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Laryngoscope. 2017 Dec;127(12):2873-2882. doi: 10.1002/lary.26550. Epub 2017 Mar 14.

Malignant glomus tumors of the head and neck in children and adults: Evaluation and management.

Author information

1
Department of Otolaryngology and Communication Enhancement, Boston Children's Hospital, Boston, Massachusetts, U.S.A.
2
Department of Otolaryngology, Harvard Medical School, Boston, Massachusetts, U.S.A.
3
Department of Pediatric Oncology, Dana Faber Cancer Institute, Boston, Massachusetts, U.S.A.
4
Department of Pathology, Boston Children's Hospital, Boston, Massachusetts, U.S.A.
5
Department of Surgery, Boston Children's Hospital, Boston, Massachusetts, U.S.A.
6
Neurointerventional Radiology, Boston Children's Hospital, Boston, Massachusetts, U.S.A.
7
Department of Global Pediatric Medicine, St. Jude Children's Research Hospital, Memphis, Tennessee, U.S.A.

Abstract

OBJECTIVES/HYPOTHESIS:

To describe our current multidisciplinary approach to pediatric malignant glomus tumors of the head and neck and review the current literature.

STUDY DESIGN:

Retrospective chart review at a tertiary referral children's hospital and a comprehensive literature review.

METHODS:

A comprehensive literature search of PubMed, Embase, Web of Science, Google Scholar, and EBSCO with respect to malignant glomus tumors of the head and neck was conducted. We obtained expert input from other pertinent specialties, including oncology, pathology, and radiology. To highlight the difficulty of evaluation and management of these patients, we also present a pediatric patient with a left neck malignant glomus tumor and lung metastases.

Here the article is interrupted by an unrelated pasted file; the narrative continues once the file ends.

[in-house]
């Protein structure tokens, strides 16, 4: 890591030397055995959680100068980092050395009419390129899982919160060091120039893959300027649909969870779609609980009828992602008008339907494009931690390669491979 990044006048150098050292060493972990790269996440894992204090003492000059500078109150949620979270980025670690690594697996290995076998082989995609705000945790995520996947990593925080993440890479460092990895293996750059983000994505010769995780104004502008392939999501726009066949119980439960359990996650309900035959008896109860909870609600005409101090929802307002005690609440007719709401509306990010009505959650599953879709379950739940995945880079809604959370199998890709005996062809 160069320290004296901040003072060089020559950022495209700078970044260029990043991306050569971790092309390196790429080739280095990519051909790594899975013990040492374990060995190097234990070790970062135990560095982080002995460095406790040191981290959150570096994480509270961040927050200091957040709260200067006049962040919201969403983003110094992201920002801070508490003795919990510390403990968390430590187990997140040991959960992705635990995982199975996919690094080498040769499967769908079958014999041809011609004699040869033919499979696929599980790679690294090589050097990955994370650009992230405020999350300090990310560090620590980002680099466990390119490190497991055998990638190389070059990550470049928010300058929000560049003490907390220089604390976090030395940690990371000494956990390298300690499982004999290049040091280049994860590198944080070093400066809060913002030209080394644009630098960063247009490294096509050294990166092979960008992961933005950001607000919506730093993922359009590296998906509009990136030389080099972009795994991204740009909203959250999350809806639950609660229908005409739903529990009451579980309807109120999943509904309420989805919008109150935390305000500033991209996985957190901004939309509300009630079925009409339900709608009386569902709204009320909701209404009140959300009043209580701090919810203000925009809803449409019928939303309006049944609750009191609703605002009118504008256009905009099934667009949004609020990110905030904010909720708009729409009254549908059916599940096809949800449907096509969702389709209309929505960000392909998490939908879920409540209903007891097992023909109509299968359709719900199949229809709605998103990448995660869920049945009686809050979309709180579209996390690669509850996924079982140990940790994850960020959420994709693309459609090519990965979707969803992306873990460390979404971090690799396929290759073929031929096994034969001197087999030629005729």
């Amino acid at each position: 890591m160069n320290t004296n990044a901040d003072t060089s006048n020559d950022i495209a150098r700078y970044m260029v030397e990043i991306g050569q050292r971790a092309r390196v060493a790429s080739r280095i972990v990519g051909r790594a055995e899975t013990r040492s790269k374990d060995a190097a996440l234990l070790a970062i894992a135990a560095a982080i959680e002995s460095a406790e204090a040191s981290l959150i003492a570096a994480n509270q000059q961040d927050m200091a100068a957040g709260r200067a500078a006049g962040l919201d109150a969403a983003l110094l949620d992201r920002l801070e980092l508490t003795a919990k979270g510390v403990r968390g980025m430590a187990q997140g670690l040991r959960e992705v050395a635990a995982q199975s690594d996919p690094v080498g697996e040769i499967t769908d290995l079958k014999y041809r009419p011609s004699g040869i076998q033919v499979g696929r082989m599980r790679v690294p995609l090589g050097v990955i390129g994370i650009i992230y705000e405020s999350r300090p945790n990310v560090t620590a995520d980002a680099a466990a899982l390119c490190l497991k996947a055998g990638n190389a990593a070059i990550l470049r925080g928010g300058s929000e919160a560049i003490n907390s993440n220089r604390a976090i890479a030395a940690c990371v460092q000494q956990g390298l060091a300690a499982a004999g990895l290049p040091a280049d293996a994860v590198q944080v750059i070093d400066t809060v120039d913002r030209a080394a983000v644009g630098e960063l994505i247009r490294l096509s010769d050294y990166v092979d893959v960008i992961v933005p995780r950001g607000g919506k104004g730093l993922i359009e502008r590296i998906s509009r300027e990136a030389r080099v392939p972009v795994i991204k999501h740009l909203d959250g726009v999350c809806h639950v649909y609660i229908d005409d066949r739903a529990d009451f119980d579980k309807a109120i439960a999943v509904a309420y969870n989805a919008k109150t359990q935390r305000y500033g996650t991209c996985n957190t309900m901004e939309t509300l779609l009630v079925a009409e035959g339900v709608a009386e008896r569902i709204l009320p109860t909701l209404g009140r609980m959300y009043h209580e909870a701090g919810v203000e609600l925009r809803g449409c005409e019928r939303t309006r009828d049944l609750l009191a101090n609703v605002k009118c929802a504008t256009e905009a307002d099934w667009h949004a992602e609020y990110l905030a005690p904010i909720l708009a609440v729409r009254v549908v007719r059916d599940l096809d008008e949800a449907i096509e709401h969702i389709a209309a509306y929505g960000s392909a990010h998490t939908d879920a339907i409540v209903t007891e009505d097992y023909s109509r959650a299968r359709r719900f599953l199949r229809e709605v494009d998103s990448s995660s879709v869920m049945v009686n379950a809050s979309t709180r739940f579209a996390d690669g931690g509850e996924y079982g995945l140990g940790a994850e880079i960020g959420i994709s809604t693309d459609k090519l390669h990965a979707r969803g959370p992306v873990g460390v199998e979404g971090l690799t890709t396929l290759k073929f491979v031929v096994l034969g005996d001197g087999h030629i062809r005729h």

RESULTS:

Only two cases of pediatric malignant glomus tumor (including our own) have been reported in the English literature. Overall, 14 malignant glomus tumors have been reported in the head and neck (11 primary and three metastatic). Surgical resection is the mainstay of treatment, but local recurrence is common (five of 11, 45%).

CONCLUSIONS:

Malignant glomus tumor of the head and neck is an extremely rare tumor in children. Evaluation consists of imaging, and tissue biopsy is necessary for definitive diagnosis. Management options include surgical resection with or without an adjuvant chemotherapy protocol similar to those designed for sarcoma. Additional reports are necessary so that we may determine the utility, if any, of radiotherapy in the management of this tumor. Laryngoscope, 127:2873-2882, 2017.

KEYWORDS:

Pediatric; head and neck tumor; malignant glomus tumor; pericytoma

PMID:
28294349
DOI:
10.1002/lary.26550
[Indexed for MEDLINE]

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